Large, listed companies with executives earning large salaries have been warned. The world’s biggest sovereign fund has decided to change its approach to excessive executive salaries and has chosen to pursue these organizations in an extremely open way.
Paris, France, May 24, 2016 — After initially refusing to be drawn into the issue surrounding the amounts CEOs are being paid at the organizations it holds stakes in, Norway’s sovereign fund has changed its position. It has decided that its past position is no longer justifiable.
Norway’s $870bn sovereign fund is of huge significance. Notwithstanding being the world’s greatest sovereign fund, by value it could own 1.3% of the world’s publicly traded companies if it wanted to, according to reports by FT.
Norway’s Government Pension Fund Global, is supported by the nation’s oil incomes and produced a yearly return of 3.8% between 1998 in 2014, with 9,000 holdings in 75 nations.
The Fund’s CEO Yngve Slyngstad told the Financial Times, “We have so far taken a look at this in a way that concentrated on salary structures as opposed to pay levels. We think, because of the way the issue of corporate executive’s compensation has escalated, that we will need to take a closer look at what is deemed a fitting level of official compensation.”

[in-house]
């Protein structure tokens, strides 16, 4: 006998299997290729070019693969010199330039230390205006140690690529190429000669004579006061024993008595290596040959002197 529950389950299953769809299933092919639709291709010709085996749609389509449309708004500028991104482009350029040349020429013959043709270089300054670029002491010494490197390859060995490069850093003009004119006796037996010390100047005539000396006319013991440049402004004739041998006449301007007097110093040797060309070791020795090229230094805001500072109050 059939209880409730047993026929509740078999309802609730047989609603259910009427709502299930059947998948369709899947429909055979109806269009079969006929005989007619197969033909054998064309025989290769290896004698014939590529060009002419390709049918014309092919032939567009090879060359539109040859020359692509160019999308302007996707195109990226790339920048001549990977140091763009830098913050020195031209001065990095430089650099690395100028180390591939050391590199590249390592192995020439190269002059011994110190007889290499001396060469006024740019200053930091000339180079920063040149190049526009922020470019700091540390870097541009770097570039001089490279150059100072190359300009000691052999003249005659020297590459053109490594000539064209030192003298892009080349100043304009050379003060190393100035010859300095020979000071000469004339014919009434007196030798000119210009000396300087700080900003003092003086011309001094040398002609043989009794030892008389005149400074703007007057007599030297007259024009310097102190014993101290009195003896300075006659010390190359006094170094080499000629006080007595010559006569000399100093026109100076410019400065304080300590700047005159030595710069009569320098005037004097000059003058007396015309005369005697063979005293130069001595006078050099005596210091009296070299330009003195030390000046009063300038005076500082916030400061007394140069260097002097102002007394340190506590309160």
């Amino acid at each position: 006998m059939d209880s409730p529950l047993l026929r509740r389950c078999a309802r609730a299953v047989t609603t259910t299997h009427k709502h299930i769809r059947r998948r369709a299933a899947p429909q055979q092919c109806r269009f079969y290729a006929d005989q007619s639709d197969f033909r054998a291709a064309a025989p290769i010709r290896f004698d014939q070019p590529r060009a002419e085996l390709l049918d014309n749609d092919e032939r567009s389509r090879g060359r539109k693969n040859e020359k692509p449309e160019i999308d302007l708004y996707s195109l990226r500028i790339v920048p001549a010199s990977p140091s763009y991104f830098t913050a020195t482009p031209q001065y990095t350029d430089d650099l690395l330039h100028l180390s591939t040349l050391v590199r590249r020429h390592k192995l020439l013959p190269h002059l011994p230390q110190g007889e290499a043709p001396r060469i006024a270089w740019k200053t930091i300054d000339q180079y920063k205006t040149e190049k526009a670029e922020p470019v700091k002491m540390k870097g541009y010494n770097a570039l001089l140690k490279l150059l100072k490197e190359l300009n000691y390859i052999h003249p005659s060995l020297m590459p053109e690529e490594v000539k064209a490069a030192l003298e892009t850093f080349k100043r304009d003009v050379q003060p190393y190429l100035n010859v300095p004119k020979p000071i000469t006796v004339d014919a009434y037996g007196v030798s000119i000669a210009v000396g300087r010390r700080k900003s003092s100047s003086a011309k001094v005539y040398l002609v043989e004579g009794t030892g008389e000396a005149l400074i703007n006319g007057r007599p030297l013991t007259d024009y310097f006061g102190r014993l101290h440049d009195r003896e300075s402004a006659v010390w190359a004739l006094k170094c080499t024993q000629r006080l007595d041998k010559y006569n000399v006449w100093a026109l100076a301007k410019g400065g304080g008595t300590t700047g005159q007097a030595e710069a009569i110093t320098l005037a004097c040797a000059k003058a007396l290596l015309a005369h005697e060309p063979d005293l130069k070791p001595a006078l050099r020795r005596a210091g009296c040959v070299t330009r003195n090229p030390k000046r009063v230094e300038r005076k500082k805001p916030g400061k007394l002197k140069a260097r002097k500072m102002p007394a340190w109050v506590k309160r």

The sovereign fund had shied already kept away from taking a stance on official pay over concerns that its position might be seen as being affected by Scandinavian salary conditions. Officials in the region are paid substantially less than in the UK or the US, the FT noted. Furthermore, the gap between the highest and the least paid in the organizations is far smaller.
Steve Rogers, Director of Asset Allocation at Orix Capital Trading said “Fat cats at the big oil companies should be quivering in their boots at this news. It seems the industry is not going to stand for their inflated salaries any longer, which is good news for the lower tiers of organizations”.
The fund now understands that over compensation has turned into a worldwide issue.
“We are seeing how to approach this issue in the public domain. We will pick the right example for the right instance of voting,” Slyngstad told the FT.
The FT noticed that the fund had voted for BP CEO Bob Dudley’s compensation rise despite the fact that the majority of investors voted against his 20% pay climb. The organization produced its worst financial results over the period for which Dudley was being rewarded with a significant salary increase.
BP’s 15 main shareholders had asked the organization to observe the developing shareholder dispute. It had also requested that BP change it’s “excessively mind boggling” compensation approach before the 2017 AGM.
<a href=”http://www.pressreleasepoint.com”>Press Release Distribution with Free Press Release Website Service</a>
Orix Capital Trading